Regarding Rep. Greg DeVries’ Jan. 15 column (“Show me a finer code of ethics than Christianity”): First, let us agree. Then, let us expand.
Indeed, a craving for justice is a unifying force among our peoples. In fact, a thirst for “justice” (regardless of personal definition) can become so powerful it escalates to a type of blood lust when our less spiritually inspired drives become triggered.
However, can we find another unifying force capable of leading us in the direction of true progress?
Certainly, “Biblical justice” is an excellent beginning model: a moral code that embodies love, honor and reverence for both Creator and Creation. The Christian God gives us freewill to pursue life unencumbered by any implementation of force: a fact our statutory government and even some religious folks would do well to reflect on.
Now let’s address the sword. If I’m correct, your allusion of “Biblical justice” refers to the Old Testament ethical code of judgement and justice, otherwise known to our Jewish neighbors as the Torah (literally, “The Law”). At this point, one could argue you don’t have to be Christian to share this moral code, though perhaps it’s not that simple. So let’s continue with a question: Can God’s way of relating to his people change? Are there other dogmas that embody the same principles or essence — truth even — that Christians hold as their ethical foundation?
I have heard the argument that the Judeo-Christian God is ruthless, controlling, and it’s impossible to understand his actions. In rebuttal, I have heard the argument that the people of Old Testament times were not of the same “ethical evolution” as today’s society — we see then a system geared towards a people of lesser moral maturity.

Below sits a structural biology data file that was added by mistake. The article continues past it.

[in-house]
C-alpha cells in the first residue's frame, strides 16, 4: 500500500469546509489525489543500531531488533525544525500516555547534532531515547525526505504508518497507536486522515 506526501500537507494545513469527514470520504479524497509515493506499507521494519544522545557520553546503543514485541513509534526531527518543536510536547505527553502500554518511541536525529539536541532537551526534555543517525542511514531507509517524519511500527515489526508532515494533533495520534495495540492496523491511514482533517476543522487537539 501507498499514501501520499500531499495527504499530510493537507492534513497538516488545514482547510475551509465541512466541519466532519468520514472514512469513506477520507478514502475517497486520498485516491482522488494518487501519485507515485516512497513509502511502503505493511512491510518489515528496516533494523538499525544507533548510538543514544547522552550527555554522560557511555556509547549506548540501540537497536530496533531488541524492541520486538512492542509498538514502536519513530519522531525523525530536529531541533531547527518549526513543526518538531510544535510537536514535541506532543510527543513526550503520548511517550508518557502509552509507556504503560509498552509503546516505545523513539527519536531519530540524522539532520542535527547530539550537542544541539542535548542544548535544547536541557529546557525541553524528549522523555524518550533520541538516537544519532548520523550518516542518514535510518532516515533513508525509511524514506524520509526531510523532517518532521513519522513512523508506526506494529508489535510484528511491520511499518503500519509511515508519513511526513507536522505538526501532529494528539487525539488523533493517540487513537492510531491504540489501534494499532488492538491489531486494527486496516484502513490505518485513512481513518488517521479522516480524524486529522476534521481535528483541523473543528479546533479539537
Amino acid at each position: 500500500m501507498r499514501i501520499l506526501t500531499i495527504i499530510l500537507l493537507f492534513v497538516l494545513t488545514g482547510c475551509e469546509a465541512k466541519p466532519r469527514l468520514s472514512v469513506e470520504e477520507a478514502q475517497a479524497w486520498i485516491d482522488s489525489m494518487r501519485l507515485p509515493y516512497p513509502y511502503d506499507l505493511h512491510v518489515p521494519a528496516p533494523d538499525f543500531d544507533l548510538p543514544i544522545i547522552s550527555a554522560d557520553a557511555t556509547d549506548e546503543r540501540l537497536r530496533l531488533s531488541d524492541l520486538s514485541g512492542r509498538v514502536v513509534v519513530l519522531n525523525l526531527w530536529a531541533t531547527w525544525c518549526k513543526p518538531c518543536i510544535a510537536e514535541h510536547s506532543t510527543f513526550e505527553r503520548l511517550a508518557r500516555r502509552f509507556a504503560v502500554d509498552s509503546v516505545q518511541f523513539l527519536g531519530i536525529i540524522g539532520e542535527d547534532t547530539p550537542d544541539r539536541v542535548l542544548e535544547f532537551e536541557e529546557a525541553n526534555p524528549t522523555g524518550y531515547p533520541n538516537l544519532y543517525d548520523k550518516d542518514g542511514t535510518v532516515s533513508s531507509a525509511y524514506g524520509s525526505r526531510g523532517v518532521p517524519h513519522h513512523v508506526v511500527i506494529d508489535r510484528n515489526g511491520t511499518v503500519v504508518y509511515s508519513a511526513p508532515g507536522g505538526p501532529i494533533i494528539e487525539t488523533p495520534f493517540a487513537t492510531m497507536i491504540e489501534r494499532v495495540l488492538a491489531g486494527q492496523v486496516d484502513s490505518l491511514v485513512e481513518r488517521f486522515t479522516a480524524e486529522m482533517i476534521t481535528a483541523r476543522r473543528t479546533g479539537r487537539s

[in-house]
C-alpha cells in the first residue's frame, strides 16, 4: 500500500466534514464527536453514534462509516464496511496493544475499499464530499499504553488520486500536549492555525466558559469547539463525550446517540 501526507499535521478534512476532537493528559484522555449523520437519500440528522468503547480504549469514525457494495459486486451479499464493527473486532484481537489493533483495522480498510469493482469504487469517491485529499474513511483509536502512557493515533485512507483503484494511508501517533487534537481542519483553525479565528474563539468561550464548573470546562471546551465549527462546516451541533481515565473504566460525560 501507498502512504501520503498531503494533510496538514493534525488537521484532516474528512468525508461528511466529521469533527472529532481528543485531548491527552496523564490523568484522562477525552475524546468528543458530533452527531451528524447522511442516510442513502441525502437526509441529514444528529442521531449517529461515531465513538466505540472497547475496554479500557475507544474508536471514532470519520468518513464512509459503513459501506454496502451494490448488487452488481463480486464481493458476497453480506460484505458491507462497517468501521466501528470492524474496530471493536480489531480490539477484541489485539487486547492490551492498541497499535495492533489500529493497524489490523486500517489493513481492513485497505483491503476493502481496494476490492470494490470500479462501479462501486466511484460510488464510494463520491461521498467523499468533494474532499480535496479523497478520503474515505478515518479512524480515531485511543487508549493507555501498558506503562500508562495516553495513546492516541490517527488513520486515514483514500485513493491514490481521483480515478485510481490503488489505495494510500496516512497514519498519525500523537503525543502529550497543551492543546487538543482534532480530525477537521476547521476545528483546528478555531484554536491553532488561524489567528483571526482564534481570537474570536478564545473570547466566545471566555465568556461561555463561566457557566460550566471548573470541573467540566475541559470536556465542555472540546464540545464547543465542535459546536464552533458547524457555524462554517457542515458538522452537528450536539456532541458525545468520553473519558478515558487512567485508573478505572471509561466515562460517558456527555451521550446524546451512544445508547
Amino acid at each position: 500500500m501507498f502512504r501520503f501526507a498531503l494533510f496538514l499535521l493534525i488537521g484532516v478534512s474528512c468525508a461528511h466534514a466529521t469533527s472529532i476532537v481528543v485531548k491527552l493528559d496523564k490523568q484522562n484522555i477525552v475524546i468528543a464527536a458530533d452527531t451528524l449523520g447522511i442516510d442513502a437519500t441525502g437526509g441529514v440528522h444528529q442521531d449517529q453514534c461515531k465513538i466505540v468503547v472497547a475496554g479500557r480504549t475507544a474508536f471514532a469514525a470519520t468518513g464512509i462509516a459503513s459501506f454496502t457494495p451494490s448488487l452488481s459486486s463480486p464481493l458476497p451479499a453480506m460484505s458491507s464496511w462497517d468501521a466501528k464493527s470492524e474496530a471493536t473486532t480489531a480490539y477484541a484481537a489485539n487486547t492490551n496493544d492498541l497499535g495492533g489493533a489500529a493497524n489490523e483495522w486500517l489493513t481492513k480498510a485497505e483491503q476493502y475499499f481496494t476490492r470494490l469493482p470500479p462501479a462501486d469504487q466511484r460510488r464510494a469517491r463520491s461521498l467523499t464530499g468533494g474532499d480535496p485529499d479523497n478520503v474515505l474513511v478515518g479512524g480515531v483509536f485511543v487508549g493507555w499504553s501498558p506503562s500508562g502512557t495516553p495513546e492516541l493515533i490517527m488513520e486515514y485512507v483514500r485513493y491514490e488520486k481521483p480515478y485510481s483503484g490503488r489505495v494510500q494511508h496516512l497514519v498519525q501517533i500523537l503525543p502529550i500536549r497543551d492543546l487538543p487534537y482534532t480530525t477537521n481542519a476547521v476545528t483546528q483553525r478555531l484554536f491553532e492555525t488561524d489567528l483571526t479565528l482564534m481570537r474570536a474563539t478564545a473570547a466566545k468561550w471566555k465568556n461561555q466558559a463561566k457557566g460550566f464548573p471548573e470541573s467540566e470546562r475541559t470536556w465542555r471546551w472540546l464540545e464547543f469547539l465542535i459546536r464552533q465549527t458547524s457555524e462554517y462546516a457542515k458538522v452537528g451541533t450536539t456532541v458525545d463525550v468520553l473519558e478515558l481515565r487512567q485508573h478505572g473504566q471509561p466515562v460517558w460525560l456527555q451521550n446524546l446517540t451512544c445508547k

Then we progress to the New Testament. To be Christian — or at least to live an ethical life according to the teachings of a certain young man from Galilee — you are to observe two commandments: Love the Lord thy God with all your heart, soul, and mind, and Love your neighbor as you love yourself (Matt 22:34). Upon further study, we find the words “If you keep my commandments, you’ll abide in my love. This is my commandment: that you love one another, as I have loved you. Greater love hath no man than this that a man lay down his life for his friends.” (John 15:13)
He continues to teach that we’re no longer to be called servants, because a servant does not understand the motives or actions of his lord. Rather, he taught that we’re now called “friends”! As Christians, we’re suddenly faced with a reformed doctrine: “an eye for an eye” becomes “turn the other cheek” and “pray for those who use you.” We see a code of love and forgiveness, as opposed to death and punishment.
Friends, is it possible we graduated spiritually? Must not a parent walk in step with their child as they journey into maturity, allowing for an increase in mutual understanding? Is our society beginning to come to a new understanding of morality and justice? Does God the Father walk in step with us as we spiritually mature? The nature of Truth itself must spread across global diversity: Gautama Buddha taught the importance of non-harm, to conquer the angry man by love. The philosophy of Taoism expounds non-force, acceptance (even if circumstances could be labeled “bad”), and a sense of connection among all people and events. We begin to see a Truth, a “moral essence” that unites us to one another and to God beyond the scope of institutionalized religion.
Show you a greater moral system than Christianity? Perhaps you are correct. Though I wonder how many truly comprehend what it is to follow the teachings of Christ. I urge people of any doctrine to reflect on the existence of a “Universal Truth.” Love God, love your fellow man, forgive wrongs, and seek to bring our peoples to an awakening where we desire to do right, not for fear of punishment but because we choose to abide in the love of God.
Does a hunger for justice unite? Certainly! However, I believe the force of love can even more so. — Cerina J. Kenison, Boulder